The TV industry’s takeover of Comic-Con could reach a critical mass next month.
Over the last decade, television has crept more and more into the annual sci-fi and comics convention, which this year runs July 24-27. Following the lead of the movie business, networks and studios have been using the San Diego event to crank up the hype for genre shows such as “Lost” and “Battlestar Galactica.”
But this year, the definition of what makes for a Comic-Con-worthy project is expanding—in a big way.
There’s not one whit of mythology or a single bit of gadgetry in the CBS comedy “The Big Bang Theory.” But that’s not stopping Warner Bros. TV from bringing the show’s cast of science geeks to the Con (as veterans of the convention call the event).
Likewise, while you’d expect 20th Century Fox TV to make a big push on behalf of Joss Whedon’s “Dollhouse”—it’s from the man who made “Buffy the Vampire Slayer,” after all—the studio also is hoping to fill up ballrooms with panel discussions with the casts of “Prison Break,” “24” and “Bones.” And NBC Universal’s studio arm, Universal Media Studios, is assembling the writers—yes, the writers—of “The Office” for a July 26 Comic-Con panel.
Lisa Gregorian, executive VP of worldwide marketing for Warner Bros. Television Group, said the Con has moved beyond its sci-fi roots.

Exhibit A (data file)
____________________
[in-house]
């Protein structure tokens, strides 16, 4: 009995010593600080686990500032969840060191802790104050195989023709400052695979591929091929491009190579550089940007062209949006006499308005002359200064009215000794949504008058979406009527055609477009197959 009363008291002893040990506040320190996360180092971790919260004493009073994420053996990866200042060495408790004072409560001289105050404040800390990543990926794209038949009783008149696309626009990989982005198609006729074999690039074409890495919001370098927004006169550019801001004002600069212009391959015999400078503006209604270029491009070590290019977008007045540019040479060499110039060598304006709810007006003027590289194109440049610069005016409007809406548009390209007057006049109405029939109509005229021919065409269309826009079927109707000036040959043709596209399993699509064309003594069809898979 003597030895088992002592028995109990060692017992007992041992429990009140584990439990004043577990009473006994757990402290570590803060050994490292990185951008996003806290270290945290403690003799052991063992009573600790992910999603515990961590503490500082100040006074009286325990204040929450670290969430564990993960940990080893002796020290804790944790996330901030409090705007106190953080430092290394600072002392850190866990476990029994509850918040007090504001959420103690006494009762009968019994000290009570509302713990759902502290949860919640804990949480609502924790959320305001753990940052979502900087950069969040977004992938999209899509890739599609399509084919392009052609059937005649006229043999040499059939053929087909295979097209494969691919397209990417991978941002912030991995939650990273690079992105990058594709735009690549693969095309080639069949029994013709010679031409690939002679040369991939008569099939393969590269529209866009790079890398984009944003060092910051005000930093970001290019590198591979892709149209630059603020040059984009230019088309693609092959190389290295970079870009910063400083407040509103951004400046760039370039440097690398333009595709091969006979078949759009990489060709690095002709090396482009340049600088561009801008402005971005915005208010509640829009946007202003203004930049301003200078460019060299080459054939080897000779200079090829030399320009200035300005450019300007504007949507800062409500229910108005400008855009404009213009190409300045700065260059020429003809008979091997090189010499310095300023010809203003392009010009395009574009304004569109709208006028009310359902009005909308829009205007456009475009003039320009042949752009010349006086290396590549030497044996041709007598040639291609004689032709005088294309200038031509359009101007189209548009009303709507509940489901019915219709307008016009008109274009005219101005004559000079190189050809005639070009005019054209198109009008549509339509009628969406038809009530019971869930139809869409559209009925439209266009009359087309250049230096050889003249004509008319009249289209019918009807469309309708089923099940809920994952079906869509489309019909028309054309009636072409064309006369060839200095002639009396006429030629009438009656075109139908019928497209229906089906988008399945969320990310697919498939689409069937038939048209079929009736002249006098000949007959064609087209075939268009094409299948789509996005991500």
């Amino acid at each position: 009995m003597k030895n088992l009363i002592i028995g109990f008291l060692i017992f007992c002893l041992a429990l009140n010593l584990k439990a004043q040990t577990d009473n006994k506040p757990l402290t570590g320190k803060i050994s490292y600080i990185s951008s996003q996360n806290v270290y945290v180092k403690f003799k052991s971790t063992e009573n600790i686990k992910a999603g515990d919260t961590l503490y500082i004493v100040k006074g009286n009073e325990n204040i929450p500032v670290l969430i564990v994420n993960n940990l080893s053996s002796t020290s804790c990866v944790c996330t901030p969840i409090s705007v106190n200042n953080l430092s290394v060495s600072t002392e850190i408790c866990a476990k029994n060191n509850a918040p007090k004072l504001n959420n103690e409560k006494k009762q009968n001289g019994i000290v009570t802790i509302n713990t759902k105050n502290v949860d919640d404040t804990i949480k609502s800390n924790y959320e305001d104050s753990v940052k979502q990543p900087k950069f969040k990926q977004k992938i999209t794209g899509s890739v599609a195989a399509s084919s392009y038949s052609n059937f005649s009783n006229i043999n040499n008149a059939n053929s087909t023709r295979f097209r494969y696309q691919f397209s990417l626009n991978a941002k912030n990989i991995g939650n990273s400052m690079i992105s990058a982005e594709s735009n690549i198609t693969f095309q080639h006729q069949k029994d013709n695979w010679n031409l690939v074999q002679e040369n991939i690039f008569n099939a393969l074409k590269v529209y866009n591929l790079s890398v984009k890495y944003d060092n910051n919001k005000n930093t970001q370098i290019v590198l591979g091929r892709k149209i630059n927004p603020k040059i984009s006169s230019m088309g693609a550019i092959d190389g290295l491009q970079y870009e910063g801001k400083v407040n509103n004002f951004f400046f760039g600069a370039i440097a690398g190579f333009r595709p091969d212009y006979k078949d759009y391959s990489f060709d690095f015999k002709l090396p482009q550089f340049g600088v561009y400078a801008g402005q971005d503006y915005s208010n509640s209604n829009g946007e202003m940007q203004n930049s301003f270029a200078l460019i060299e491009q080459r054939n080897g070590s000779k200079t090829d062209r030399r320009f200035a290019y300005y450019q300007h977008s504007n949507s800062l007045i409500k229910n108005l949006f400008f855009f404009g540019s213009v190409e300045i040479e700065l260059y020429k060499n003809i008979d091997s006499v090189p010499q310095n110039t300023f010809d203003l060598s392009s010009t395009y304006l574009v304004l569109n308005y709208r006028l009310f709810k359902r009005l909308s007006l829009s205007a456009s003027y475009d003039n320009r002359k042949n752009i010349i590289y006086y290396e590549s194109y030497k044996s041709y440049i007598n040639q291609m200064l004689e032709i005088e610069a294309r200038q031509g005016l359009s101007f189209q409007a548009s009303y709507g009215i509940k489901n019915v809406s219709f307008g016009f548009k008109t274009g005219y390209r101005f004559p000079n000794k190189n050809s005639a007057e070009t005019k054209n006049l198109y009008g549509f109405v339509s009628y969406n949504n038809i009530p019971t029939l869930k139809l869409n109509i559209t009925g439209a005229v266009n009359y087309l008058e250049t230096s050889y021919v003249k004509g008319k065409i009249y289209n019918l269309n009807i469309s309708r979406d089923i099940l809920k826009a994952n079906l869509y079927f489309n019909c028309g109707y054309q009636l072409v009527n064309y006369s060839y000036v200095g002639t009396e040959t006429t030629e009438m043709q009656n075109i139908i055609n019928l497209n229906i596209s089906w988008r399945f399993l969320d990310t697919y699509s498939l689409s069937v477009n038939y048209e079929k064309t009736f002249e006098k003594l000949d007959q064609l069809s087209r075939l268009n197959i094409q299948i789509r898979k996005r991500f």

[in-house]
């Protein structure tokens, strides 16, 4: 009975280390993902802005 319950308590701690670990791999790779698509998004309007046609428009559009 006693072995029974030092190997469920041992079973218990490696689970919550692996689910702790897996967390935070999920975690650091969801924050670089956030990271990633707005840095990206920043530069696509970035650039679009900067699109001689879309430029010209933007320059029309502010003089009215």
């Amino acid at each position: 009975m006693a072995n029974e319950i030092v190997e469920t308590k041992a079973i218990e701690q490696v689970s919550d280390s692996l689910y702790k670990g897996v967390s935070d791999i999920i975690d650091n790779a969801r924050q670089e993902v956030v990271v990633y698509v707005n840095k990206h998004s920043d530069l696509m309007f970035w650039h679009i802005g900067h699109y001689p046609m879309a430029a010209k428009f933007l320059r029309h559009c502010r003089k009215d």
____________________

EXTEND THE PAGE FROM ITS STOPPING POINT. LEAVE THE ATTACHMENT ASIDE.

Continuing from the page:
“For us, it’s about shows and properties that resonate with a strong fan community,” she said.
“It’s more about the fan mentality than the product itself.”
Twentieth Century Fox TV Chairman Gary Newman agreed, arguing that studios might just be “evolving the brand of Comic-Con.”
“We’re bringing shows that have cult followings as opposed to just genre programs,” he said, adding that the studio is “anticipating an enormous response” for shows such as “Bones.” (It helps that the forensic drama series stars David Boreanaz, beloved by the geek set for his roles on Mr. Whedon’s “Buffy” and “Angel.”)
David Glanzer, Comic-Con director of marketing and public relations, doesn’t see any problem with more television shows making the Con rounds, as art appreciation is just as important as the genre at the Con. He pointed to the Con’s hosting of director Frank Capra all the way back in 1971 as an example of its broader aspirations, even in its early years.
Mr. Glanzer credited TV types for talking and interacting with fans as opposed to just marketing to them, as the film world often does.
Giving fans backstage access or behind-the-scenes material is one of the more important things for a successful showing at Comic-Con, he added. “The studio or network that can capitalize on that walks away with the most Internet chatter,” he said.
TV executives have become almost obsessive in their love of Comic-Con, believing the convention can help make or break a show.
Mr. Newman, for example, believes his studio’s fall 2007 NBC drama “Journeyman” was hurt by not having a major presence at last summer’s Con. It’s one of the reasons 20th is more than doubling its presence at the show this year.
Ms. Gregorian said the Con is key in spreading word of mouth on a show, something more important than ever at a time in which the mainstream media is being overtaken by bloggers as crucial hype engines.